Edinburgh, United Kingdom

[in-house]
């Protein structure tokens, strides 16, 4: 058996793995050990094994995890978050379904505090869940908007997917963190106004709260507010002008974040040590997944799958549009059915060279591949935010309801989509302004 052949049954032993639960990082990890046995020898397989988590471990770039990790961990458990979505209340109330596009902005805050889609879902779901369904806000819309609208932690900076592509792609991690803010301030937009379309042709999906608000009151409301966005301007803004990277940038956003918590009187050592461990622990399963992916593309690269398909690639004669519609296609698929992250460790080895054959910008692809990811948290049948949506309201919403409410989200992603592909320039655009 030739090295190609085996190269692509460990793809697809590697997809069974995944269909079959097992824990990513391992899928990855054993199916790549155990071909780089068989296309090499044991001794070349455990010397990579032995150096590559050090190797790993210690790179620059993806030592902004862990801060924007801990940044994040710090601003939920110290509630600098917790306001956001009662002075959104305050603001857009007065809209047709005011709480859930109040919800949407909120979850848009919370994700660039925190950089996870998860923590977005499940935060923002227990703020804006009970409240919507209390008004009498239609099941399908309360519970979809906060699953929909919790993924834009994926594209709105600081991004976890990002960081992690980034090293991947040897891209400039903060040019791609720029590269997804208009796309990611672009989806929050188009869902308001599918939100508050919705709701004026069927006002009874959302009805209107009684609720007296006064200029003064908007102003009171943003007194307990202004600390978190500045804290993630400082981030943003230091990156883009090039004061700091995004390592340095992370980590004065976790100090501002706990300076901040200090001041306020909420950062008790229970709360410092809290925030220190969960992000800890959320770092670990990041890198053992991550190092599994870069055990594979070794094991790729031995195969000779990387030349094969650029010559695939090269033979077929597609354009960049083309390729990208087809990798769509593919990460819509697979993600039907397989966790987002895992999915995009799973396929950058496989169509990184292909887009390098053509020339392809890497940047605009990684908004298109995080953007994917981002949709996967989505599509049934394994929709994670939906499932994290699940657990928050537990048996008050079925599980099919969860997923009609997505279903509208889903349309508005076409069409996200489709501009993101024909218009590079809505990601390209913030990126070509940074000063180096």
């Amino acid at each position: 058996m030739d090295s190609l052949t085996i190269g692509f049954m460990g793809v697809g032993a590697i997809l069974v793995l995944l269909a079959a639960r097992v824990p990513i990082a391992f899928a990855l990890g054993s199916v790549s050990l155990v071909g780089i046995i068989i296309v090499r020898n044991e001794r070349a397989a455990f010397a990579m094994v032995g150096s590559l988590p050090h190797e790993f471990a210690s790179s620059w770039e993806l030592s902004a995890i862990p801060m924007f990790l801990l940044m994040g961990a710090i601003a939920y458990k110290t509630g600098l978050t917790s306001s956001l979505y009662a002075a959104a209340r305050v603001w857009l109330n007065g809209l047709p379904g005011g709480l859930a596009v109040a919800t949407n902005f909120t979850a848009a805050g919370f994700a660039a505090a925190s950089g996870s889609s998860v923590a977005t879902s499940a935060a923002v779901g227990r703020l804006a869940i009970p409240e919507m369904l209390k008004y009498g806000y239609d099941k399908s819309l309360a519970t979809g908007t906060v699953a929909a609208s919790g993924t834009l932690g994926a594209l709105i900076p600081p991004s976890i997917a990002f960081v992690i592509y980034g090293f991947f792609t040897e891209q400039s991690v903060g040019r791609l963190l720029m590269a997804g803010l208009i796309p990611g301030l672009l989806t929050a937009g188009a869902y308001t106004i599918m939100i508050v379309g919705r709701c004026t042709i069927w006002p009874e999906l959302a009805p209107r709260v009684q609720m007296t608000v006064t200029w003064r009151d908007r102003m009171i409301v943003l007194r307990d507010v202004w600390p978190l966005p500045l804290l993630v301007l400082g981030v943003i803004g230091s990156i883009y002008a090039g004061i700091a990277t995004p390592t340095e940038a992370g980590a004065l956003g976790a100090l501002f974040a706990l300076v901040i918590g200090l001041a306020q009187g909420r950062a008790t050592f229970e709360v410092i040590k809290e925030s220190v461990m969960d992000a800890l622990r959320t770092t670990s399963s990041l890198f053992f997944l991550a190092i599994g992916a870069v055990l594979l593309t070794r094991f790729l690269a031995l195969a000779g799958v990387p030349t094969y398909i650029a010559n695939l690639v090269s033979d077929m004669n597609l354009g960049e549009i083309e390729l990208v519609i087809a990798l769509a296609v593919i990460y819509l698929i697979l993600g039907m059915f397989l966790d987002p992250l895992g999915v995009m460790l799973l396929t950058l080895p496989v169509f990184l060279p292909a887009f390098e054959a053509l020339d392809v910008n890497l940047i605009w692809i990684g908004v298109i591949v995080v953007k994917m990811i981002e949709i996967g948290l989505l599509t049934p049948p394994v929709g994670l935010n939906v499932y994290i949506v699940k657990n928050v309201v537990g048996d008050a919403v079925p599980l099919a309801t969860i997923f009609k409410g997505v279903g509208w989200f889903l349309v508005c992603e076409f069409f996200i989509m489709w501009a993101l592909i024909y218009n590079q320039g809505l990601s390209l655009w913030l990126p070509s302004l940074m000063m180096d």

On the shores of Duddingston Loch at the foot of Arthur Seat, just 2 miles from the City centre, lies one of the most beautiful small gardens in Scotland. It is situated within the grounds of the 12th Century Duddingston Kirk. A colourful series of terraces, sloping down to the bird sancturary loch along with the peace and tranquility of this unique garden makes it an ideal short excursion away from the busy city. The Thomson Tower is an octagonal building, which sits in the grounds of Dr Neil's Garden. It was designed by William Playfair and built by Duddingston Curling Society in 1825 as a meeting house when they gathered to curl on the frozen loch. The Tower was named after Duddingston Kirk's most famous minister, Rev John Thomson (1778 – 1840). Thomson was a noted landscape artist, one of the first in Scotland, who used the tower as his studio. His celebrated artist friends Joseph turner and Sir Henry Raeburn used to visit him there, as did Sir Walter Scott, who was an elder of the Kirk at that time. The building has now been restored, its ground floor is dedicated to the sport it created while the upper floor is an interpretation centre to the village and garden, with the opportunity of being used for small exhibitions and functions. At present the Tower is open to the public at weekends during July and August, or by special arrangements. The garden is open to the public at all times. There is no charge for visiting it, but donations would be welcome on the way out.